Quantcast

Latest THEMIS Stories

4420b68d2c9ffbc7976af19933b1afc31
2010-04-28 13:50:00

Asteroids, once thought as dry and lifeless, may be home to water and organic materials, also known as the building blocks of life Asteroids may not be the dark, dry, lifeless chunks of rock scientists have long thought. Josh Emery, research assistant professor with the earth and planetary sciences department at the University of Tennessee, Knoxville, has found evidence of water ice and organic material on the asteroid 24 Themis. This evidence supports the idea that asteroids could be...

645ebd12d3220407d8a043475adf65fb1
2009-12-17 12:15:00

A network of cameras deployed around the Arctic in support of NASA's THEMIS mission has made a startling discovery about the Northern Lights. Sometimes, vast curtains of aurora borealis collide, producing spectacular outbursts of light. Movies of the phenomenon were unveiled at the Fall meeting of the American Geophysical Union today in San Francisco. "Our jaws dropped when we saw the movies for the first time," says space scientist Larry Lyons of UCLA, a leading member of the team that made...

5a8230b59be251224a26ad76fff425761
2009-08-28 14:25:00

In 1959, only two years after the Soviet Union launched Sputnik and ignited the space race, the University of California, Berkeley, created a laboratory devoted to space science that has grown to be one of the most active academic space research labs in the country.Now celebrating its 50th anniversary, UC Berkeley's Space Sciences Laboratory (SSL) has provided instruments for 75 satellites, two dozen rockets, nearly 200 balloon flights and numerous ground-based experiments. Eight of the...

2009-05-28 11:15:00

GREENBELT, Md., May 28 /PRNewswire-USNewswire/ -- Using data from NASA's THEMIS mission, a team of University of Alberta researchers has pinpointed the impact epicenter of an earthbound space storm as it crashes into the atmosphere, and given an advance warning of its arrival. (Logo: http://www.newscom.com/cgi-bin/prnh/20081007/38461LOGO) The team's study reveals that magnetic blast waves can be used to pinpoint and predict the location where space storms dissipate their massive amounts of...

992a8013d06f072cb57f643068940aaf1
2009-05-28 10:36:04

Using data from NASA's THEMIS mission, a team of University of Alberta researchers has pinpointed the impact epicenter of an earthbound space storm as it crashes into the atmosphere, and given an advance warning of its arrival. The team's study reveals that magnetic blast waves can be used to pinpoint and predict the location where space storms dissipate their massive amounts of energy. These storms can dump the equivalent of 50 gigawatts of power, or the output of 10 of the world's largest...

2009-05-08 12:30:00

GREENBELT, Md., May 8 /PRNewswire-USNewswire/ -- Scientists using NASA's fleet of THEMIS spacecraft have discovered how radio waves produced by electrons injected into Earth's near-space environment both generate and remove high-speed "killer" electrons. (Logo: http://www.newscom.com/cgi-bin/prnh/20081007/38461LOGO) Killer electrons are born within Earth's natural radiation belts, called the Van Allen belts after their discoverer, James Van Allen. Killer electrons are mostly found in the...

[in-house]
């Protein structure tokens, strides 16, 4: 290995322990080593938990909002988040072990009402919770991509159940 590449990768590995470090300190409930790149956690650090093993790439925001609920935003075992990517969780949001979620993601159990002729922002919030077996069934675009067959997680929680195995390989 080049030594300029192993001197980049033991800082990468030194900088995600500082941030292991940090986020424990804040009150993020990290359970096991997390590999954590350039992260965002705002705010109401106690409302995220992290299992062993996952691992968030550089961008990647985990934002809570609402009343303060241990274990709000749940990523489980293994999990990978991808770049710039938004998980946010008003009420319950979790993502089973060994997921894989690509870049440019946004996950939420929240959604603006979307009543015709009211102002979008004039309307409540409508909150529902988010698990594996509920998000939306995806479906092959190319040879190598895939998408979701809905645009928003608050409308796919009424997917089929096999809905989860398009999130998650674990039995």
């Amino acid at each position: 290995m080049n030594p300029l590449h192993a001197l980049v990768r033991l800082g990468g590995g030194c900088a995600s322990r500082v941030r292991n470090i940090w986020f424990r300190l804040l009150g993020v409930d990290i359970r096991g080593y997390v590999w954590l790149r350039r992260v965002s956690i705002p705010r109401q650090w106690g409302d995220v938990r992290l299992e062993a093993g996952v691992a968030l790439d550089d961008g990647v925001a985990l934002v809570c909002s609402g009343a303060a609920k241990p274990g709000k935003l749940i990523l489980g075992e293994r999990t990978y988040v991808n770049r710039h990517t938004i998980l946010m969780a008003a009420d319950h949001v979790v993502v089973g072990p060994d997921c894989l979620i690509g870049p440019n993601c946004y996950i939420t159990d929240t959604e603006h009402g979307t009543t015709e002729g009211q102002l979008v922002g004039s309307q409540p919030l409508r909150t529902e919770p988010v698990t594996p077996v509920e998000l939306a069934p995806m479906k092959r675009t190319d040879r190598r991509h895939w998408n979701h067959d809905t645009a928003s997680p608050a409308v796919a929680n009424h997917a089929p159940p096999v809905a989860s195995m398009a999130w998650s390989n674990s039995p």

30cb94c2b45a55514980584f0a7844db1
2009-04-28 08:43:34

Earth-bound tornadoes are puny compared to "space tornadoes," which span a volume as large as Earth and produce electrical currents exceeding 100,000 amperes, according to new observations by a suite of five NASA space probes. The probe cluster, called Time History of Events and Macroscale Interactions during Substorms (THEMIS), recorded the extent and power of these electrical funnels as the probes passed through them during their orbit of Earth. Ground measurements showed that the space...

fa91dc445ed7fda90efff0614d242a291
2009-04-09 15:45:00

Keeping an unsleeping eye on the phenomena that cause the aurora An international scientific consortium has successfully developed a series of autonomous observatories in Antarctica that for the first time provide critical year-round "space weather" data from the Earth's harshest environment. Recently, data from these observatories were used in conjunction with the National Aeronautics and Space Administration's array of THEMIS satellites to reveal new information about magnetospheric...

2009-01-26 13:23:00

NASA "Rocket Scientist" presents program on the science of the Northern Lights WASHINGTON, Jan. 26 /PRNewswire-USNewswire/ -- On Thursday, January 29 at noon, the National Archives will celebrate the 50th Anniversary of Alaska Statehood with a program on the northern lights. The lecture, presented by NASA astrophysicist, Dr. John Sigwarth, will take place in the William G. McGowan Theater of the National Archives Building in Washington, DC, located on the National Mall at Constitution Ave....

577070ce410a9f8e4c95aa901c40e40d1
2008-12-17 10:10:00

Researchers announced on Thursday that current satellite surveillance has exposed the biggest breach ever seen in the magnetic field that shields the Earth from the majority of the sun's aggressive rays. The unearthing was found last summer by Themis, a group of five NASA satellites. Scientists have known for a long time that the Earth's magnetic field, which protects us from harsh space weather, is comparable to an older home lets in brutal eruptions of charged particles from the sun. This...


Word of the Day
cock-a-hoop
  • Exultant; jubilant; triumphant; on the high horse.
  • Tipsy; slightly intoxicated.
This word may come from the phrase 'to set cock on hoop,' or 'to drink festively.' Its origin otherwise is unclear. A theory, according to the Word Detective, is that it's a 'transliteration of the French phrase 'coq a huppe,' meaning a rooster displaying its crest ('huppe') in a pose of proud defiance.' Therefore, 'cock-a-hoop' would 'liken a drunken man to a boastful and aggressive rooster.'
Related